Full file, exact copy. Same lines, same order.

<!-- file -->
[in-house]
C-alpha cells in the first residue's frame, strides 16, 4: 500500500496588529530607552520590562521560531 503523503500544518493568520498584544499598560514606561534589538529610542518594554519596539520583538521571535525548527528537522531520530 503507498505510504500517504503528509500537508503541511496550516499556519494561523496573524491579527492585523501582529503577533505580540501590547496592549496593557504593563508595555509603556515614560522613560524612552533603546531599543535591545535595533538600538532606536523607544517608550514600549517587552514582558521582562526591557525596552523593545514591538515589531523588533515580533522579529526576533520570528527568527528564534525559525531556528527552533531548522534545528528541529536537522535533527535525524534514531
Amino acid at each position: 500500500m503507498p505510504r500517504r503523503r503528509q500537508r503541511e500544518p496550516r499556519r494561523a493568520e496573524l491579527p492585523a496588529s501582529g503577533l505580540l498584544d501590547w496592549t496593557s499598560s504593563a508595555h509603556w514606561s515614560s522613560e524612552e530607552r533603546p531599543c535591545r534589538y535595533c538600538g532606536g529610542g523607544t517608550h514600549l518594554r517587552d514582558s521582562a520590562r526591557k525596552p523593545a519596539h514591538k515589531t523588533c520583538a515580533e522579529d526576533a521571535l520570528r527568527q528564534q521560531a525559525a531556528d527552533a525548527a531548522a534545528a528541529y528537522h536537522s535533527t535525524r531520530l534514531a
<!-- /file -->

[in-house]
C-alpha cells in the first residue's frame, strides 16, 4: 500500500496588529530607552520590562521560531 503523503500544518493568520498584544499598560514606561534589538529610542518594554519596539520583538521571535525548527528537522531520530 503507498505510504500517504503528509500537508503541511496550516499556519494561523496573524491579527492585523501582529503577533505580540501590547496592549496593557504593563508595555509603556515614560522613560524612552533603546531599543535591545535595533538600538532606536523607544517608550514600549517587552514582558521582562526591557525596552523593545514591538515589531523588533515580533522579529526576533520570528527568527528564534525559525531556528527552533531548522534545528528541529536537522535533527535525524534514531
Amino acid at each position: 500500500m503507498p505510504r500517504r503523503r503528509q500537508r503541511e500544518p496550516r499556519r494561523a493568520e496573524l491579527p492585523a496588529s501582529g503577533l505580540l498584544d501590547w496592549t496593557s499598560s504593563a508595555h509603556w514606561s515614560s522613560e524612552e530607552r533603546p531599543c535591545r534589538y535595533c538600538g532606536g529610542g523607544t517608550h514600549l518594554r517587552d514582558s521582562a520590562r526591557k525596552p523593545a519596539h514591538k515589531t523588533c520583538a515580533e522579529d526576533a521571535l520570528r527568527q528564534q521560531a525559525a531556528d527552533a525548527a531548522a534545528a528541529y528537522h536537522s535533527t535525524r531520530l534514531a